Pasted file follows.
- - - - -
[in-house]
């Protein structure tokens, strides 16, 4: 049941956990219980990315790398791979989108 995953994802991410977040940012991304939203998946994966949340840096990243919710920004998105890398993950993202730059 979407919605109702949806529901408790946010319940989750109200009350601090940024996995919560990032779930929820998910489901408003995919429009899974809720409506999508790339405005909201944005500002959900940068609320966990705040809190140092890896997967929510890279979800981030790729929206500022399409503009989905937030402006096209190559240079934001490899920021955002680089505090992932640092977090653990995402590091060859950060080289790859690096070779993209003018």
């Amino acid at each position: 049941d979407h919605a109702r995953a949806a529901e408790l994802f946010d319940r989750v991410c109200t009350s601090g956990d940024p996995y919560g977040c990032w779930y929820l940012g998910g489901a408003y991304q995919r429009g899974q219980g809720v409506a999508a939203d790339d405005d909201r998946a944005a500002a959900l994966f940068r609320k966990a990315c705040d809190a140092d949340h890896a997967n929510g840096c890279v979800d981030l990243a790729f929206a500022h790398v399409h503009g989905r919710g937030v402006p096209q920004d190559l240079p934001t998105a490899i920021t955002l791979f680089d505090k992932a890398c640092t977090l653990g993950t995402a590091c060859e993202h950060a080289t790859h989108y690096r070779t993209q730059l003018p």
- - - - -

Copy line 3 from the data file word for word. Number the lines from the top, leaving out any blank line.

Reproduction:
């Amino acid at each position: 049941d979407h919605a109702r995953a949806a529901e408790l994802f946010d319940r989750v991410c109200t009350s601090g956990d940024p996995y919560g977040c990032w779930y929820l940012g998910g489901a408003y991304q995919r429009g899974q219980g809720v409506a999508a939203d790339d405005d909201r998946a944005a500002a959900l994966f940068r609320k966990a990315c705040d809190a140092d949340h890896a997967n929510g840096c890279v979800d981030l990243a790729f929206a500022h790398v399409h503009g989905r919710g937030v402006p096209q920004d190559l240079p934001t998105a490899i920021t955002l791979f680089d505090k992932a890398c640092t977090l653990g993950t995402a590091c060859e993202h950060a080289t790859h989108y690096r070779t993209q730059l003018p």